A different approach to estimations in SAFe


SAFe™ (The Scaled Agile Framework) uses Story Points throughout the various levels as its estimation currency. This is covered in the “Story” article on the SAFe site. This is a pretty standard practice in organizations scaling agile these days. If you dive a bit deeper into how this is done in SAFe you will see that actually the story points used in SAFe are quite similar to “Ideal Developer Day” as this helps the teams align to a common baseline and support a rational economic ROI discussion at the level of Features/Capabilities that require effort from more than one team or haven’t even been mapped to a specific team yet.

An alternative to using Story Points at the team level that is interesting to look at especially as Kanban is becoming a first-class citizen of the SAFe world is to use NoEstimates.

In essence, this means not trying to estimate the size of the work just slicing work into a size that we can bite on and turn around quickly. To get a quick grasp cards-legend-non-explicit-rotated-b43a891a4ea2f2300bc84fcbee6c3bb6of it think of replacing your classic Fibonacci planning poker cards with a set of cards saying 1, TFB (Too Frighteningly Big), NFC (No Faintest Clue). This approach is rising in popularity among Kanban/ScrumBan practitioners – We’ve been looking at the “Iteration Planning” process for years trying to address some of its wastes/tensions.

This “No Estimates” inspired approach to story estimation in PI Planning has a couple of benefits:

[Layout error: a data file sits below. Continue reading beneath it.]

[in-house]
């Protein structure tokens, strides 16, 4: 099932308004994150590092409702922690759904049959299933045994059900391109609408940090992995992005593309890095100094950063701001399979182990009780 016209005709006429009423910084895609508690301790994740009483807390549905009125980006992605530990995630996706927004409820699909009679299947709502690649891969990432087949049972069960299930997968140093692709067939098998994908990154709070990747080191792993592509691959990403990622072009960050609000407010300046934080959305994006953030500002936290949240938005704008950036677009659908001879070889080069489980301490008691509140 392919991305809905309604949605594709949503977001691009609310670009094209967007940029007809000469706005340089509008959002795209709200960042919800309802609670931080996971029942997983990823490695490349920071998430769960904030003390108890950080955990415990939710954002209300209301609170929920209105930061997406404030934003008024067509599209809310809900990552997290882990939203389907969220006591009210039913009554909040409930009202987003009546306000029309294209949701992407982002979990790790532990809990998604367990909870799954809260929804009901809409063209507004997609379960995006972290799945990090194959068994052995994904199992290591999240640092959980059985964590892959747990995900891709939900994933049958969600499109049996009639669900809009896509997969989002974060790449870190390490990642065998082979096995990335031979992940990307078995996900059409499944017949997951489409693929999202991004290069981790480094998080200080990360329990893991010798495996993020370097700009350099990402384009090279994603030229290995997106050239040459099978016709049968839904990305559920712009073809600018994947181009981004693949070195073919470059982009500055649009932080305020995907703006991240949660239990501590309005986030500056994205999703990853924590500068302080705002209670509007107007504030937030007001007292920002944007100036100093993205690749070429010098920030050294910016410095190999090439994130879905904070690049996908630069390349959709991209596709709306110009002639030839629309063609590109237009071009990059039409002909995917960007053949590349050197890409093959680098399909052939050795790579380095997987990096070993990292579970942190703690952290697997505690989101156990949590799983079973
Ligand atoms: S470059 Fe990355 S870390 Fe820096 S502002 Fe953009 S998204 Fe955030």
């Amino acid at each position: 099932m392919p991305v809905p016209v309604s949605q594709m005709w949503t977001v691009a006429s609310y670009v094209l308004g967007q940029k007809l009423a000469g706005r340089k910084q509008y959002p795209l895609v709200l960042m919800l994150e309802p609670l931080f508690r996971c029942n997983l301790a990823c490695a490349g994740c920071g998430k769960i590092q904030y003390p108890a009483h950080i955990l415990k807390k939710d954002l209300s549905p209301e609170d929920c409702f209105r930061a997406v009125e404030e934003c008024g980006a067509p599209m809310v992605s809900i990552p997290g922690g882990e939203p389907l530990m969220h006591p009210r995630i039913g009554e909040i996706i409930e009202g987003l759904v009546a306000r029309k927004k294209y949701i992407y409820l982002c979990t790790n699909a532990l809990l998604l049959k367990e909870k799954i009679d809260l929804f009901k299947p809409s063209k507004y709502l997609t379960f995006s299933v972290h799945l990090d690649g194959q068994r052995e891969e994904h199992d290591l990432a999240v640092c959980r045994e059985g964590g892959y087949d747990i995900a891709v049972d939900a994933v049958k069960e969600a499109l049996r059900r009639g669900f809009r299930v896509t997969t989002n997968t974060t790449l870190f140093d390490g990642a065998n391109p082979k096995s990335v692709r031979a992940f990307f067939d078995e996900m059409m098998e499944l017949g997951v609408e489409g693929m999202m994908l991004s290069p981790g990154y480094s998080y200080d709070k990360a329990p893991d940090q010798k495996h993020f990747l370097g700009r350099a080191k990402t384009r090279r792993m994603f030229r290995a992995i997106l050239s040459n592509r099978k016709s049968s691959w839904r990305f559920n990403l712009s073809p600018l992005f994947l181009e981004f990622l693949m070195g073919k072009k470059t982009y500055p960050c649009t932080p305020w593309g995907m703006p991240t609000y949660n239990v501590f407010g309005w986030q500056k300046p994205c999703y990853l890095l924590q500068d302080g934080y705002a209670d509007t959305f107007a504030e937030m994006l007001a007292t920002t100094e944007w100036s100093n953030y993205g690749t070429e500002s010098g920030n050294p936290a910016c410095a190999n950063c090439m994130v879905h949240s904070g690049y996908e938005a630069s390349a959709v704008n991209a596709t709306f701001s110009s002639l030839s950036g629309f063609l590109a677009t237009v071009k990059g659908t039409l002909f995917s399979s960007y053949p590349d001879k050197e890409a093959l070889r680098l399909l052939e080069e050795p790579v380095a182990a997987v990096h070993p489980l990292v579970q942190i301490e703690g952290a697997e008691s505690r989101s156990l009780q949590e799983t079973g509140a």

• It is faster – which comes in handy during PI Planning.
  • It forces teams to slice into smaller stories which is better.
  • It is naturally easier to baseline/align multiple teams around the same definition. (BTW a 1 here would be something like a 3 or 5 in the classic SAFe velocity calculation – a story that takes the team about 3 days to develop and 3 days to test)

Iteration Planning becomes even easier – Just understand your velocity and how many stories you can fit. Minimal time is spent estimating.

There are a couple of challenges though. Forcing the team to split their whole Feature into small 1-size stories including those that are only going to be pulled in later iterations in the PI might be a waste of time.

Another challenge is how to make rational economic decisions at the Feature/Capability and even Epic level without estimates. #NoEstimates die-hards say it doesn’t make sense to estimate even at this level, not just the stories level. I’m not convinced. What I typically do in cases where teams stop estimating story sizes is just use story counts as the currency at the higher levels. So instead of saying “This seems to be a 20 Story Points Feature” we would say “This Feature seems to be something around 20 stories” meaning we ESTIMATE it will map to about 20 stories when we eventually slice it. We DON’T slice it to stories in order to estimate. We reach that estimation using a classic relative estimate approach like Planning Poker / Team Estimation Game. This is actually something that helps with the first challenge as well. Knowing that we’re dealing with a Feature that we think has about 20 stories and that we identified 7 stories for the first iteration and 4 stories for the second, we might say something like there are around 9 stories more for the third iteration or even better – let’s look at the remaining chunk and compare that to our feature estimation scale and see how many stories we think there are there.

Of course, if we think there are dragons (a.k.a dependencies) hidden in this remaining chunk we should make the effort to slice it into smaller stories and work out the dependencies/scheduling with the other teams on the train.

I’ve done this with clients in the trenches. Based on this experience, I consider this alternative approach to estimation a legitimate alternative to Story Points estimation at the SAFe Team Level.

This blog post was originally posted on Yuval’s personal blog back in 2016.  

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